Monday, January 26, 2009

No Comet Impact 13,000 Years Ago

Wildfire responses to abrupt climate change in North America. 2009. J.R. Marlon, et al. PNAS, early edition.

Devil Dinosaur © Marvel Comics
New data disproves the recent theory that a large comet exploded over North America 12,900 years ago, causing a shock wave that travelled across North America at hundreds of km/hr, triggering continent-wide wildfires.
From the press release:

Scientists tested the theory by examining charcoal and pollen records to assess how fire regimes in North America changed between 15 and 10,000 years ago, a time of large and rapid climate changes.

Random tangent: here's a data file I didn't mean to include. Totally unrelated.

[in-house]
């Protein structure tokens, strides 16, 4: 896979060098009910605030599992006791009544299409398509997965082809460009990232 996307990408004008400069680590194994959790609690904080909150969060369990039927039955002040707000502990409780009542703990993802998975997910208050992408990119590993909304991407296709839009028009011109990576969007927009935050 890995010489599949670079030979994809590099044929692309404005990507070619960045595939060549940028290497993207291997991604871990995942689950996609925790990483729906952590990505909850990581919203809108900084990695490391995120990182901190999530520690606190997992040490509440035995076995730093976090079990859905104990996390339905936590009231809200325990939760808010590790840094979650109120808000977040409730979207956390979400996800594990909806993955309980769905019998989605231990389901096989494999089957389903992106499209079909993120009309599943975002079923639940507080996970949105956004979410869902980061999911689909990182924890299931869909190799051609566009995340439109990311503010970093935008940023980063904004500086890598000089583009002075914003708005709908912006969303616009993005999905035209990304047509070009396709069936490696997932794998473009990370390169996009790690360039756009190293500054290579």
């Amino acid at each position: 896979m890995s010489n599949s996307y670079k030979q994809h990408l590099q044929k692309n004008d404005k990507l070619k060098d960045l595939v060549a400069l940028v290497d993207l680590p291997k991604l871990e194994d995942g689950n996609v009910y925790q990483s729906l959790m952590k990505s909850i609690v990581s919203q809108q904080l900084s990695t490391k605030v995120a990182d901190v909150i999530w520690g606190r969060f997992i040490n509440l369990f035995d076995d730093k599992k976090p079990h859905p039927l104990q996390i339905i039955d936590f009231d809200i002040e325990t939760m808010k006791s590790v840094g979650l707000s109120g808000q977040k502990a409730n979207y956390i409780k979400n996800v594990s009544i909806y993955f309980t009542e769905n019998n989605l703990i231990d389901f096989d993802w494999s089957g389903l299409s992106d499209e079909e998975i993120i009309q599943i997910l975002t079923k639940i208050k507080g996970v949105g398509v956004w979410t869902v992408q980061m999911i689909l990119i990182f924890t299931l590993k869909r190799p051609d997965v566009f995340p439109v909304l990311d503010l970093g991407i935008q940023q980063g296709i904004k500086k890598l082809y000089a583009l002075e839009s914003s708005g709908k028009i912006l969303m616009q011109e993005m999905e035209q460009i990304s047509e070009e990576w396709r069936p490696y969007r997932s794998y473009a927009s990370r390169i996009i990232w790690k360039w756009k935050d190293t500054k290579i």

Their results provide no evidence for continental-scale fires, but support the fact that the increase in large-scale wildfires in all regions of the world during the past decade is related to an increase in global warming.

The end of the Younger Dryas, about 11,700 years ago, was an interval when the temperature of Greenland warmed by over 5°C in less than a few decades. The team used 35 records of charcoal accumulation in lake sediments from sites across North America to see whether fire regimes across the continent showed any response to such rapid warming.

They found clear changes in biomass burning and fire frequency whenever climate changed abruptly, and most particularly when temperatures increased at the end of the Younger Dryas cold phase.